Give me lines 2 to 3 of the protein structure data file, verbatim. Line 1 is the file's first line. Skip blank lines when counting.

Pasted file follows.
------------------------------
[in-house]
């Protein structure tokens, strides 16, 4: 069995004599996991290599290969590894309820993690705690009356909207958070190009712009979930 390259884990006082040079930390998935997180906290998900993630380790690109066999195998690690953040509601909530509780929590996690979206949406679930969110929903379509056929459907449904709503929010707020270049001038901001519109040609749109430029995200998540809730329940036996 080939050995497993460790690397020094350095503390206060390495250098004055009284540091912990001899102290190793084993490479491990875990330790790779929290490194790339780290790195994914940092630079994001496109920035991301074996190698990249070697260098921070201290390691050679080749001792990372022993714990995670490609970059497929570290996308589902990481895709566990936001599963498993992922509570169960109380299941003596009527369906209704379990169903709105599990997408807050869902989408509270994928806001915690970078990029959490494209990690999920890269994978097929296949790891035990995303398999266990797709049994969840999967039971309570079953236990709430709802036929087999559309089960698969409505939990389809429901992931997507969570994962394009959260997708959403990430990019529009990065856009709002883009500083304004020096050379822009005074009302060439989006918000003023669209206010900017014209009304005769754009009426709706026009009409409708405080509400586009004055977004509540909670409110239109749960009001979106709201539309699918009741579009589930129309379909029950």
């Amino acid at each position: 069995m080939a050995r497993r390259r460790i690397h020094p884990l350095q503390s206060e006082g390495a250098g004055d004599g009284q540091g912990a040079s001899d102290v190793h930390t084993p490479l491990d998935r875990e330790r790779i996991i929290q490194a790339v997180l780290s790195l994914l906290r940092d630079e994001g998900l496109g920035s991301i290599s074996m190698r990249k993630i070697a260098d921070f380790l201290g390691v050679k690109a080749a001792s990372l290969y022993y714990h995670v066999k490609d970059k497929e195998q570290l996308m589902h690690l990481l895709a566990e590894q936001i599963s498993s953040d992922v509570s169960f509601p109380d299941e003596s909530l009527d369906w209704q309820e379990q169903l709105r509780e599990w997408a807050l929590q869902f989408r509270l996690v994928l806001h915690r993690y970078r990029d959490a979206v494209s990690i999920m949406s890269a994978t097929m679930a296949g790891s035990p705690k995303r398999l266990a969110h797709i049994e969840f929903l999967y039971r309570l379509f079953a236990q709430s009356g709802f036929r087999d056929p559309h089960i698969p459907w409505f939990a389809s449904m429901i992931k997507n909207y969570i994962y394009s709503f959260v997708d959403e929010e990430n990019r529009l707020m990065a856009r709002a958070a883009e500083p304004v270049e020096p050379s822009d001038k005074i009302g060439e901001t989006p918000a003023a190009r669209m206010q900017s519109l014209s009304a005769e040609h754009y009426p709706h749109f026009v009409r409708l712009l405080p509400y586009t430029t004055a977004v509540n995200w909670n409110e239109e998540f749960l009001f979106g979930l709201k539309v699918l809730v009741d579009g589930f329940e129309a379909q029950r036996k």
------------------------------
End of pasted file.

């Protein structure tokens, strides 16, 4: 069995004599996991290599290969590894309820993690705690009356909207958070190009712009979930 390259884990006082040079930390998935997180906290998900993630380790690109066999195998690690953040509601909530509780929590996690979206949406679930969110929903379509056929459907449904709503929010707020270049001038901001519109040609749109430029995200998540809730329940036996 080939050995497993460790690397020094350095503390206060390495250098004055009284540091912990001899102290190793084993490479491990875990330790790779929290490194790339780290790195994914940092630079994001496109920035991301074996190698990249070697260098921070201290390691050679080749001792990372022993714990995670490609970059497929570290996308589902990481895709566990936001599963498993992922509570169960109380299941003596009527369906209704379990169903709105599990997408807050869902989408509270994928806001915690970078990029959490494209990690999920890269994978097929296949790891035990995303398999266990797709049994969840999967039971309570079953236990709430709802036929087999559309089960698969409505939990389809429901992931997507969570994962394009959260997708959403990430990019529009990065856009709002883009500083304004020096050379822009005074009302060439989006918000003023669209206010900017014209009304005769754009009426709706026009009409409708405080509400586009004055977004509540909670409110239109749960009001979106709201539309699918009741579009589930129309379909029950």
């Amino acid at each position: 069995m080939a050995r497993r390259r460790i690397h020094p884990l350095q503390s206060e006082g390495a250098g004055d004599g009284q540091g912990a040079s001899d102290v190793h930390t084993p490479l491990d998935r875990e330790r790779i996991i929290q490194a790339v997180l780290s790195l994914l906290r940092d630079e994001g998900l496109g920035s991301i290599s074996m190698r990249k993630i070697a260098d921070f380790l201290g390691v050679k690109a080749a001792s990372l290969y022993y714990h995670v066999k490609d970059k497929e195998q570290l996308m589902h690690l990481l895709a566990e590894q936001i599963s498993s953040d992922v509570s169960f509601p109380d299941e003596s909530l009527d369906w209704q309820e379990q169903l709105r509780e599990w997408a807050l929590q869902f989408r509270l996690v994928l806001h915690r993690y970078r990029d959490a979206v494209s990690i999920m949406s890269a994978t097929m679930a296949g790891s035990p705690k995303r398999l266990a969110h797709i049994e969840f929903l999967y039971r309570l379509f079953a236990q709430s009356g709802f036929r087999d056929p559309h089960i698969p459907w409505f939990a389809s449904m429901i992931k997507n909207y969570i994962y394009s709503f959260v997708d959403e929010e990430n990019r529009l707020m990065a856009r709002a958070a883009e500083p304004v270049e020096p050379s822009d001038k005074i009302g060439e901001t989006p918000a003023a190009r669209m206010q900017s519109l014209s009304a005769e040609h754009y009426p709706h749109f026009v009409r409708l712009l405080p509400y586009t430029t004055a977004v509540n995200w909670n409110e239109e998540f749960l009001f979106g979930l709201k539309v699918l809730v009741d579009g589930f329940e129309a379909q029950r036996k």